The Top Feature People Look for in a Dream Home Isn’t Lots of Bedrooms

It isn’t even inside.
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kitchen with large opening
Photography by Madeline Tolle; Styling by Jessica Hansen

For many people searching for their be-all and end-all home, the number of bedrooms doesn’t mean much if when you look out the window, you’re greeted by your neighbor’s ugly vinyl siding. According to a survey conducted by financial firm IPX1031 that polled more than 1,000 Americans, 64 percent of buyers want a dream space with a view, while 62 percent crave a big backyard, and 58 percent want a front porch or balcony. In other words, it is what’s on the outside that people are really after. 

Of course, what classifies as a good view is in the eye of the beholder. For some homeowners we’ve talked to in the past, it’s uninterrupted sight lines of a lake. For others, like Brooklyn-based couple Madison Utendahl and Lex Kendall, it’s getting to look out onto the building where they first met. Whether you’re after zen, nostalgia, or something else entirely, here are three ideas for making the most of your dream vista with creative windows. 

Round Up

A circular window has a telescopic quality to it; even from far away, what’s on the other side feels zoomed in. Exhibit A: The extra-large one in this Park City, Utah, bathroom. Achieving the fresh shape is simple: Just cover a square window’s corners with drywall. And without curtains or shades, the single sheet of glass is free to flood the space with natural light.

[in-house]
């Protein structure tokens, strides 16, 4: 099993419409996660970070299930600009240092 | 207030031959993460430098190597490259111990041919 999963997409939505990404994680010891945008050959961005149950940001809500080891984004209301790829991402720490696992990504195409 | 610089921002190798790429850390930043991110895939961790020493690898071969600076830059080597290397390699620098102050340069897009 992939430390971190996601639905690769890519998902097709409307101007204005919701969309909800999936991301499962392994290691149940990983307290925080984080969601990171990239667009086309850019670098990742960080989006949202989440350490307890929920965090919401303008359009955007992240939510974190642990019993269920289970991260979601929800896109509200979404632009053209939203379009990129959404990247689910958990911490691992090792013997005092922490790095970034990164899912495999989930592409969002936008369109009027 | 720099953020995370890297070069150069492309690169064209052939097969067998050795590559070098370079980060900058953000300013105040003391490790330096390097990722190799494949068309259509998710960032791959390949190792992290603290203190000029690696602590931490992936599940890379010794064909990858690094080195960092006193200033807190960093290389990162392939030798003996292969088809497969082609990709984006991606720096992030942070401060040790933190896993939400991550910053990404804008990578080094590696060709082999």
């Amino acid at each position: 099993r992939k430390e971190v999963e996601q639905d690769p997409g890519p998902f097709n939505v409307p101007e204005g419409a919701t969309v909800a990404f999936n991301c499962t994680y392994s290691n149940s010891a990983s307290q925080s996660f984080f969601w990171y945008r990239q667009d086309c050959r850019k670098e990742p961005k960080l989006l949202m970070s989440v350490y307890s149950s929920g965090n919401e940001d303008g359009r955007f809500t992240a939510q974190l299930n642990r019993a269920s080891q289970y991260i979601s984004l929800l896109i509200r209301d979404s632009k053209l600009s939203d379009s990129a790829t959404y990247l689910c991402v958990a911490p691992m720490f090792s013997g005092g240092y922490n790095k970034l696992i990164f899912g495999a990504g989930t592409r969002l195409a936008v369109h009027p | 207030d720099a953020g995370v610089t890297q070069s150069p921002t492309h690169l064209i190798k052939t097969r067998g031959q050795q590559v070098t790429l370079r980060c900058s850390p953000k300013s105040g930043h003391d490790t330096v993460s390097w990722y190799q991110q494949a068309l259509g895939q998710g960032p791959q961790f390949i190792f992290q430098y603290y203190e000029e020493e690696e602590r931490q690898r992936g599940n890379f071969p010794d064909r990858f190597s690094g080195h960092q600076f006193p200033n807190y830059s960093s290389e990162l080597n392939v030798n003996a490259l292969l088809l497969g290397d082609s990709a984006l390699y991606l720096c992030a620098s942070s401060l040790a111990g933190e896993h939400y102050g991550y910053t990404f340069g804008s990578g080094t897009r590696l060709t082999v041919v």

Hit the Deck

steel doors opening to porch
Photography by Robert Peterson; Styling by Courtney Favini

The back porch is the It place to hang out at Atlanta-based designer Dana Lynch’s Clarkesville, Georgia, cabin. In an effort to seamlessly connect it to the interior, she replaced the old 6-by-6-foot-something slider with an iron and glass system that spans the width of the wall. Then, to not block the new view she created, Lynch opted for low, beanbag-style seating. 

Lower the Bar

tall slender kitchen windows
Photography by Diana Paulson

The problem with having a ton of picture and stationary windows is ensuring airflow. Liz Hoekzema of KLH Custom Homes incorporated vertically split windows in this kitchen, closer to the floor level, that can be opened and allow for a natural breeze. No compromises were made in spotlighting the Michigan home’s lush backyard.

Lydia Geisel Avatar

Lydia Geisel

Home Editor

Lydia Geisel has been on the editorial team at Domino since 2017. Today, she writes and edits home and renovation stories, including house tours, before and afters, and DIYs, and leads our design news coverage. She lives in New York City.